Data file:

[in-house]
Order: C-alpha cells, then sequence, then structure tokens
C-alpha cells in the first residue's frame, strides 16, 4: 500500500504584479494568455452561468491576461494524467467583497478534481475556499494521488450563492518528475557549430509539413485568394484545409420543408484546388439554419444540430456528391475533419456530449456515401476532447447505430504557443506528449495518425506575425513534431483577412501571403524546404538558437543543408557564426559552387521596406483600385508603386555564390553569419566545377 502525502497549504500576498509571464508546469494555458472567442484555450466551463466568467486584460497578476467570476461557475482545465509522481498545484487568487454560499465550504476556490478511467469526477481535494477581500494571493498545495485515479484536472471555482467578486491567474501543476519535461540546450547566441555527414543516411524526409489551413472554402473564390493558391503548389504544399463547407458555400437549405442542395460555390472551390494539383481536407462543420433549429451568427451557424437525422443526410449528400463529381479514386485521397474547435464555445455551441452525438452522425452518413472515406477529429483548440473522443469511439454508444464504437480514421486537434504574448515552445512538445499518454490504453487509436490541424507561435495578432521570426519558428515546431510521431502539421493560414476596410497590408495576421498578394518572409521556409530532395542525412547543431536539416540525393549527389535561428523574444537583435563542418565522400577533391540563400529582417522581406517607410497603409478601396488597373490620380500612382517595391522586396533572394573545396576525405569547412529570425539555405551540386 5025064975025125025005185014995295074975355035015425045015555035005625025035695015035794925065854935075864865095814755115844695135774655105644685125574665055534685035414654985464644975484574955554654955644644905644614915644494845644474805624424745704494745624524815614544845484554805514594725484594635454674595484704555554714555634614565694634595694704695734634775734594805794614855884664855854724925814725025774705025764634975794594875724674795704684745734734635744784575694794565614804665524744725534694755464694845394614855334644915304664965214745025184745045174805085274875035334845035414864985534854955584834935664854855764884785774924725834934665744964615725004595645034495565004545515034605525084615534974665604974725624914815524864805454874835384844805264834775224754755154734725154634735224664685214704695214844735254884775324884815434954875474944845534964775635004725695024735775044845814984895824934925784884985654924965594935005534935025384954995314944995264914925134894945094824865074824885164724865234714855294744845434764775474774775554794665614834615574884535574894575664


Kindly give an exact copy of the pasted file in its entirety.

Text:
[in-house]
Order: C-alpha cells, then sequence, then structure tokens
C-alpha cells in the first residue's frame, strides 16, 4: 500500500504584479494568455452561468491576461494524467467583497478534481475556499494521488450563492518528475557549430509539413485568394484545409420543408484546388439554419444540430456528391475533419456530449456515401476532447447505430504557443506528449495518425506575425513534431483577412501571403524546404538558437543543408557564426559552387521596406483600385508603386555564390553569419566545377 502525502497549504500576498509571464508546469494555458472567442484555450466551463466568467486584460497578476467570476461557475482545465509522481498545484487568487454560499465550504476556490478511467469526477481535494477581500494571493498545495485515479484536472471555482467578486491567474501543476519535461540546450547566441555527414543516411524526409489551413472554402473564390493558391503548389504544399463547407458555400437549405442542395460555390472551390494539383481536407462543420433549429451568427451557424437525422443526410449528400463529381479514386485521397474547435464555445455551441452525438452522425452518413472515406477529429483548440473522443469511439454508444464504437480514421486537434504574448515552445512538445499518454490504453487509436490541424507561435495578432521570426519558428515546431510521431502539421493560414476596410497590408495576421498578394518572409521556409530532395542525412547543431536539416540525393549527389535561428523574444537583435563542418565522400577533391540563400529582417522581406517607410497603409478601396488597373490620380500612382517595391522586396533572394573545396576525405569547412529570425539555405551540386 5025064975025125025005185014995295074975355035015425045015555035005625025035695015035794925065854935075864865095814755115844695135774655105644685125574665055534685035414654985464644975484574955554654955644644905644614915644494845644474805624424745704494745624524815614544845484554805514594725484594635454674595484704555554714555634614565694634595694704695734634775734594805794614855884664855854724925814725025774705025764634975794594875724674795704684745734734635744784575694794565614804665524744725534694755464694845394614855334644915304664965214745025184745045174805085274875035334845035414864985534854955584834935664854855764884785774924725834934665744964615725004595645034495565004545515034605525084615534974665604974725624914815524864805454874835384844805264834775224754755154734725154634735224664685214704695214844735254884775324884815434954875474944845534964775635004725695024735775044845814984895824934925784884985654924965594935005534935025384954995314944995264914925134894945094824865074824885164724865234714855294744845434764775474774775554794665614834615574884535574894575664